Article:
And those are the places that anti-establishment musician, Matthew Heller, goes in order to get his message across.The Portland-based artist has plenty to rail against, largely due to his life experiences. The son of a heroin addicted mother, who would eventually fall prey to her addiction, Heller has seen a lot of dark times and his music reflects that. Adding to those experiences, he shares, “I’ve lived in the Mission district in San Francisco, in the Puerto Rican parts of Brooklyn, and in the South Side of Chicago. In Chicago I saw a man freeze to death outside.” Those are the kinds of experiences that color in a life and, in Heller’s case, provide the angst to his passionate artistry.
That artistry comes forth in a plethora of forms on Heller’s latest outing, Invitation. One form finds the artist channeling the muse of indie and alt-flavored garage rock as he does on tracks like the energetic “Shake It” and the percussion-heavy “Another Dose.” And with his vocals playing back between references to Jack White and Billy Corgan, Heller continues to deliver his personal brand of vitriol on “Drone Strike,” passionately and loudly calling out the government for the use of drones.The alt-rock elements come forward on tracks like “Father’s Son,” opening with warm acoustic notes before bursting into an electric chorus, complementing the song’s heartfelt lyric, while “Space Girl” is a plethora of sound and experimentation. Album closer “Dismay King” is a surprisingly approachable track and is one that should be considered as a radio single if opportunity arises, complete with choral vocals and insistent piano chops, while “Sink or Swim” is simplicity personified, seeing the artist settle in quietly and allow things to rest for a moment.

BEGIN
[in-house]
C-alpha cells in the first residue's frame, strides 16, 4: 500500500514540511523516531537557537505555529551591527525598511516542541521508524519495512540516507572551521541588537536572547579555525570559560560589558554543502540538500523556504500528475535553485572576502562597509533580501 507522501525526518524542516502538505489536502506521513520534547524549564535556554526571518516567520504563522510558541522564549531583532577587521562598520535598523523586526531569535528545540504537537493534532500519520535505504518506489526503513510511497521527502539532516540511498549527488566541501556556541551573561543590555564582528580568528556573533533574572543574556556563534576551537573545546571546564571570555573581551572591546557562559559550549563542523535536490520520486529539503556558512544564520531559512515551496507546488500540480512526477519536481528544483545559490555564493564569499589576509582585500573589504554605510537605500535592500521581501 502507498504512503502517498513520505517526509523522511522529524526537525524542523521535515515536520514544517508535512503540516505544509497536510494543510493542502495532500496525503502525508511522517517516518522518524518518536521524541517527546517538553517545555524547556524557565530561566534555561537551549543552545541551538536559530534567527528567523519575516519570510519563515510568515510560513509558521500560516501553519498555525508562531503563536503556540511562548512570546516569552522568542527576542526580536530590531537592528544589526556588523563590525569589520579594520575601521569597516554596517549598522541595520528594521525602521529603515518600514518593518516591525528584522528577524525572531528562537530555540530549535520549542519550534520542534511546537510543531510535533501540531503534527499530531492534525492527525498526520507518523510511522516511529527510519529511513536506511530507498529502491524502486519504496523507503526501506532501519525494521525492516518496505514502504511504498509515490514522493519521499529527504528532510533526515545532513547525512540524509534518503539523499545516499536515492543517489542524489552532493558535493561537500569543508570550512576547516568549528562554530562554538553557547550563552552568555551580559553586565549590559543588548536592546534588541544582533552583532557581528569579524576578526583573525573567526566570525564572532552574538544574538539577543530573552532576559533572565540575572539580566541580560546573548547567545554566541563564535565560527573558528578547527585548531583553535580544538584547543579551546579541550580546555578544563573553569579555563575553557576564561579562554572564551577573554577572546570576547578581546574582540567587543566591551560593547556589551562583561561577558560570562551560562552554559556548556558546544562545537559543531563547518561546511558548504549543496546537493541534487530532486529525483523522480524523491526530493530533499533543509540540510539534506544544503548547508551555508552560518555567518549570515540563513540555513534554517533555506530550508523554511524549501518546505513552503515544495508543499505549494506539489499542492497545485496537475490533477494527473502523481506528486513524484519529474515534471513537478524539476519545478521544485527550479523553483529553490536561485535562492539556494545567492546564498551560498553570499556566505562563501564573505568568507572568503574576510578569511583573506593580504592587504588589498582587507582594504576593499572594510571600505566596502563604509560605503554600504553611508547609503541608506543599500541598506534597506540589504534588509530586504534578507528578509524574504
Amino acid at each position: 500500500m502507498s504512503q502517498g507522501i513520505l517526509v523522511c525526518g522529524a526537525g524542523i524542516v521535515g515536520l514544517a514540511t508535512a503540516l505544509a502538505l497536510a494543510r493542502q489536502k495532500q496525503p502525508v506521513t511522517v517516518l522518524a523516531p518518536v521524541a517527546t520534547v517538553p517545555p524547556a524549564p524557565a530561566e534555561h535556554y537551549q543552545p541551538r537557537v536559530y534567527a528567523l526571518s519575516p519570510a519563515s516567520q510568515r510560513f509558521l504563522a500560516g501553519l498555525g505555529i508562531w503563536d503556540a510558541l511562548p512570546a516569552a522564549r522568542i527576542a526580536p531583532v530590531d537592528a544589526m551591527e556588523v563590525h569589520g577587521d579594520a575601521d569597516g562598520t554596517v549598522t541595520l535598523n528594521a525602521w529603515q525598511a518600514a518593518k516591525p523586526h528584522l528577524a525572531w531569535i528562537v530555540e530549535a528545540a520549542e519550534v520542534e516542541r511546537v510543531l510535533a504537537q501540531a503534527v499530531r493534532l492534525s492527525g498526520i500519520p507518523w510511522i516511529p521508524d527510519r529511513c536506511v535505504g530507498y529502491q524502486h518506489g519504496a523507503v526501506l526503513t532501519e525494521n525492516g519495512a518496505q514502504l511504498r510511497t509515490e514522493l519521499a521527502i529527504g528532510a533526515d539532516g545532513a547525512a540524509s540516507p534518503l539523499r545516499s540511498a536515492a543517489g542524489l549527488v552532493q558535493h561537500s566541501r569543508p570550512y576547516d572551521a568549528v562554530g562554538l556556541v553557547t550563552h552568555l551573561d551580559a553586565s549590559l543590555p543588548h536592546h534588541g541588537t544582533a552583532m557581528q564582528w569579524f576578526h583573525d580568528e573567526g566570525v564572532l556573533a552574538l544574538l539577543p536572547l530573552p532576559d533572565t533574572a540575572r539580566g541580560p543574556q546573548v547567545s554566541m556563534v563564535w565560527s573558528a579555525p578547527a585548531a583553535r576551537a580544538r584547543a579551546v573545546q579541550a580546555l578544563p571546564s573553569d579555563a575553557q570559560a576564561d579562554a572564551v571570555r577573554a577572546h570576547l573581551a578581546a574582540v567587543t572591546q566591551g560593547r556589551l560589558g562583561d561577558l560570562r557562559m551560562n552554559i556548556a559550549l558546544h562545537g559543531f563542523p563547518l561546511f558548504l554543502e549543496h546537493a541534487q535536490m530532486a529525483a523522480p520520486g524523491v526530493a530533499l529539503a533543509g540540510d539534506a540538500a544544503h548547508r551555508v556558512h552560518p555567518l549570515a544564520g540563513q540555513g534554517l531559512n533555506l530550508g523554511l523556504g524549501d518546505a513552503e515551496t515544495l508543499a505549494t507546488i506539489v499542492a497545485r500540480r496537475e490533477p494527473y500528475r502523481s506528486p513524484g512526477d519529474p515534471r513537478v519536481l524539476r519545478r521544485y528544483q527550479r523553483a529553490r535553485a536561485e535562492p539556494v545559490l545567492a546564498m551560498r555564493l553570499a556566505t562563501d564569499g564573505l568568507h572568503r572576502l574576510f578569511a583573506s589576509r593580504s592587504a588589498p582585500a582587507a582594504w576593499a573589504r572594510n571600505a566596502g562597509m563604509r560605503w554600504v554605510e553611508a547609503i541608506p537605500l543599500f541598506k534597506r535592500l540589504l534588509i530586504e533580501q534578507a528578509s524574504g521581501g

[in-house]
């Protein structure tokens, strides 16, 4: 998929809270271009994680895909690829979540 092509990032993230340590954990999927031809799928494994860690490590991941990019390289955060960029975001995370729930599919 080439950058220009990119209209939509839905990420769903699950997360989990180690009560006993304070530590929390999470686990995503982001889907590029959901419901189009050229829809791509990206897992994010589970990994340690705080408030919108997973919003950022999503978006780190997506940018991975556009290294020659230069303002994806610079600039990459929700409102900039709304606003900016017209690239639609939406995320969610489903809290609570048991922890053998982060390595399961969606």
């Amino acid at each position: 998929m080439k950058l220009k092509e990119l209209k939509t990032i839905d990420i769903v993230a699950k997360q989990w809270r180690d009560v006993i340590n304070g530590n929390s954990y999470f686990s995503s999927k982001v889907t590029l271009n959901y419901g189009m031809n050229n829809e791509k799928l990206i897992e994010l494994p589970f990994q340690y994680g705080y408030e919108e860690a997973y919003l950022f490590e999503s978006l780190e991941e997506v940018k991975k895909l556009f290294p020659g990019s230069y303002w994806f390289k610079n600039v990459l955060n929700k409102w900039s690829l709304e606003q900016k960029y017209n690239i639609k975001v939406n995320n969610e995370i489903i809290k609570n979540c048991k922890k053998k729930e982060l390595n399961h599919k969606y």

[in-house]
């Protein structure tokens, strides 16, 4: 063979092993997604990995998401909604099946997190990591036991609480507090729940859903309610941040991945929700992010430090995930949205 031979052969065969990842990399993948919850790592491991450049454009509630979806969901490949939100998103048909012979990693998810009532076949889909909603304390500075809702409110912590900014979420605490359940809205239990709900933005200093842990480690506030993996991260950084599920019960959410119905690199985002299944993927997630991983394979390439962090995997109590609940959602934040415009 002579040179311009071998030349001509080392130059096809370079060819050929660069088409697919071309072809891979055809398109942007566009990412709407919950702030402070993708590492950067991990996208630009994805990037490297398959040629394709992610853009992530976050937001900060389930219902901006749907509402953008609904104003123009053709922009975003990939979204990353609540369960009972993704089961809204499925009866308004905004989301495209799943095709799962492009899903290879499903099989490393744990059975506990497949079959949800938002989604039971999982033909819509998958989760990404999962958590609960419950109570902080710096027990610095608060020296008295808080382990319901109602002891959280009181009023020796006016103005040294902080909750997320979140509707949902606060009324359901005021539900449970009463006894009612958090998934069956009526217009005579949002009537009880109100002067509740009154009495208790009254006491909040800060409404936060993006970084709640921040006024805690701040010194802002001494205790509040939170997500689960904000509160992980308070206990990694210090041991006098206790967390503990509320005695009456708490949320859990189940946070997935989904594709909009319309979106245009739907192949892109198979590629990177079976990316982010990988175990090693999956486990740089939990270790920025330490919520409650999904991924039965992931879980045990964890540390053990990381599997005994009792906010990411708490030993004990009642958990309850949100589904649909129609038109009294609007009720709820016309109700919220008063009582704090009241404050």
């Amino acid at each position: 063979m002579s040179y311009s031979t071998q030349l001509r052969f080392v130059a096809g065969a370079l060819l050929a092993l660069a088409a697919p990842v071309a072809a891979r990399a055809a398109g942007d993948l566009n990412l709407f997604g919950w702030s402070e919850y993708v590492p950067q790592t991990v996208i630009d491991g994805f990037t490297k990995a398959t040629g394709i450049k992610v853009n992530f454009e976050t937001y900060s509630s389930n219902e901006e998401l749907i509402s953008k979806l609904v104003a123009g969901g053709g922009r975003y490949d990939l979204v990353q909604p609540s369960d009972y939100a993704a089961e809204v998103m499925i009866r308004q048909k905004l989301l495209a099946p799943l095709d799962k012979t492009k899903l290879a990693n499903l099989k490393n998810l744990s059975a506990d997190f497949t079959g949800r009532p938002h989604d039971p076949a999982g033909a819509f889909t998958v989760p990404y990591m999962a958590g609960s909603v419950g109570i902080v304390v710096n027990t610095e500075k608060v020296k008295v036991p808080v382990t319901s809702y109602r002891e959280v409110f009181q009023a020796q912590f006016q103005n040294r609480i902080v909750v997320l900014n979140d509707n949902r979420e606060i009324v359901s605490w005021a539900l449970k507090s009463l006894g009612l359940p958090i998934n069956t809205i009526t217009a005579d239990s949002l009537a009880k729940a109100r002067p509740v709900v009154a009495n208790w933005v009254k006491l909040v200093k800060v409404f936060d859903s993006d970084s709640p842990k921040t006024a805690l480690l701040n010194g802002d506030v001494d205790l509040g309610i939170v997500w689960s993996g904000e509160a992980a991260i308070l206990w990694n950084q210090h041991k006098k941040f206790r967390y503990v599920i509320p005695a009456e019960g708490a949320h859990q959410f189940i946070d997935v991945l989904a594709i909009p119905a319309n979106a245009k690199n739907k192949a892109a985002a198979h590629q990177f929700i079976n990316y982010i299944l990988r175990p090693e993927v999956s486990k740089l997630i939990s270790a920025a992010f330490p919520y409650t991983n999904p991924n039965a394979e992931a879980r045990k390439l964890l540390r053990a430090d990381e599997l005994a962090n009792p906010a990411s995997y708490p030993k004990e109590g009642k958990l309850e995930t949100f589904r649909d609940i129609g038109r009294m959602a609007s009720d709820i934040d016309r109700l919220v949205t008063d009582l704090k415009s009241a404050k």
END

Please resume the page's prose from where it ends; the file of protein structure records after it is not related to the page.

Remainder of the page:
The other form that Heller’s musical persona seems most comfortable in is that of a rousing blues musician. Emerging from the poignant and powerful instrumentation of “Interlude,” Heller lets his inner bluesman slowly emerge through the tale of a drug addicted girl on “Howdy From Hades” and “Mercy” before “Man’s Prayer” finds his true blues emerging in a raging, acoustic storm. “Jaclyn of Spades” keeps this same vibe rolling, with help from guest artist Nathan Trueb, of Alpha Tango Alpha fame, providing slide guitar work. And further listens find that blues element running through many of the other tracks, something it’d be exciting to see Heller pursue further in the future.But, as his current direction holds, Matthew Heller is doing things right. Eclectic and artistic as he is, these things don’t always add up to a listenable product. Yet, Heller manages to combine a flow of compelling meaning lyrically into tracks that ooze with enough creativity to stay interesting but not so much to alienate. It’s a fine line to walk and the better part of Invitation manages it well. Heller’s music has legs; it’ll be interesting to see where this collection of tracks takes this compelling artist.